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Thread: Carousel Shooting Board

  1. #1
    Join Date
    Feb 2004
    Location
    Perth, Australia
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    8,474

    Carousel Shooting Board

    Jim made a comment, about a week ago when discussing shooting boards, that there were few which permitted left-and right side use. Well, I designed this one about 10 years ago. I called it The Carousel Shooting Board as it uses a rotating fence.

    It is quite compact, being about 12" across the width.




    This is the carousel fence. It pivots around a central point, and is anchored by two bolts on each side. The wooden sub-fence is adjustable. The brass base comes from brass angle.


    Mitre to the right ...



    From the rear ...



    Mitre to the left ...



    A LA Jack is a good choice for this board ...



    Regards from Perth

    Derek

  2. #2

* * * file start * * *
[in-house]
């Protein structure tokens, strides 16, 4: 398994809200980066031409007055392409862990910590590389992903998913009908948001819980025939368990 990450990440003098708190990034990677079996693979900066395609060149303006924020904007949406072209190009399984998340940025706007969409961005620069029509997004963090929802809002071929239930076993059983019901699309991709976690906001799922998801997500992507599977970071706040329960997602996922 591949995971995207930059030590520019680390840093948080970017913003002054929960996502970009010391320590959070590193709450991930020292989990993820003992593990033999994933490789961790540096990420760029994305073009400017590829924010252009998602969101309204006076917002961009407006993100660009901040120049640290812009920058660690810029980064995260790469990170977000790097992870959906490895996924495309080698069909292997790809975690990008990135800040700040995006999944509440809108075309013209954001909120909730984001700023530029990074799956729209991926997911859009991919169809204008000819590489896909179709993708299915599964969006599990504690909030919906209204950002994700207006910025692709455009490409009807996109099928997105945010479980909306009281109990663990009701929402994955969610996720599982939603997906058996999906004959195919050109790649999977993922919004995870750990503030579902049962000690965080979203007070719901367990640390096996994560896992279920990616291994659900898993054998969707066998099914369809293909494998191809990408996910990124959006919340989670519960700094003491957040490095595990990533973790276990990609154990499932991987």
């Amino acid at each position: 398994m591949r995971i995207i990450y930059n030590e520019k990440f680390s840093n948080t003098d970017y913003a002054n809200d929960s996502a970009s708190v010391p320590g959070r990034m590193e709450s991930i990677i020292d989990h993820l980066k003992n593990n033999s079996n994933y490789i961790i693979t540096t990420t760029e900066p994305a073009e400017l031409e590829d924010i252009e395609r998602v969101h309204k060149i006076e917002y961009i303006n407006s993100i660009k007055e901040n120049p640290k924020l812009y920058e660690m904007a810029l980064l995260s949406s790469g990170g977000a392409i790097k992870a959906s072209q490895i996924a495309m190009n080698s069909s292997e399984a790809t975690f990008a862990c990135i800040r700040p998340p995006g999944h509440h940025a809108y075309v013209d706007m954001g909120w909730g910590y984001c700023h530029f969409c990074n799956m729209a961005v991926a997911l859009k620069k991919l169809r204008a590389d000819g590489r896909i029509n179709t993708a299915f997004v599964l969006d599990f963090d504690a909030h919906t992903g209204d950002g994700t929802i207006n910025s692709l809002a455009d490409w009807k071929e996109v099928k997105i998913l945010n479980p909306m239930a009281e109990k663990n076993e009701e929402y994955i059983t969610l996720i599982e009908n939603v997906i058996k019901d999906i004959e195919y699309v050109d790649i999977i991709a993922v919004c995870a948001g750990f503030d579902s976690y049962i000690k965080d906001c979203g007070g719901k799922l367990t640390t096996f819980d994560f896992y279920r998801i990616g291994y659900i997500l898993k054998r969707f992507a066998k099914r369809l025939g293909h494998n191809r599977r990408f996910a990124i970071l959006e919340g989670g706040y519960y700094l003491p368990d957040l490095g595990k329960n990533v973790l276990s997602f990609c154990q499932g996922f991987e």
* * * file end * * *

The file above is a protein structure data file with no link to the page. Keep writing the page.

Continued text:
Join Date
    Apr 2017
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    Clarks Summit PA
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    Handsome board Derek. Are there 90 and 45 degree stops?

  3. #3
    Join Date
    Feb 2004
    Location
    Perth, Australia
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    Mark, the 45- and 90 degree stops are the bolts at the rear. They lock down in the position.

    Regards from Perth

    Derek

  4. #4
    Join Date
    Sep 2007
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    Longview WA
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    Very nice.

    jtk
    "A pessimist sees the difficulty in every opportunity; an optimist sees the opportunity in every difficulty."
    - Sir Winston Churchill (1874-1965)

  5. #5
    Might have to steal that one off you Derek
    Cheers
    Tom

  6. #6
    Join Date
    Dec 2016
    Location
    South West Ontario
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    Derek I use a low angle plane also, the handle does not lend itself to ease of use so I added a handle on the side secured by a large rare earth magnet and a groove shaped to fit the side of plane. The handle is very secure and a pleasure to use.
    BF2EB15E-9280-42CD-A3C9-17FD6DA74949.jpg

    D7914411-0B37-4DDD-84A4-028B70F2BFC9.jpg
    ​You can do a lot with very little! You can do a little more with a lot!

  7. #7
    Join Date
    Feb 2004
    Location
    Perth, Australia
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    Hi William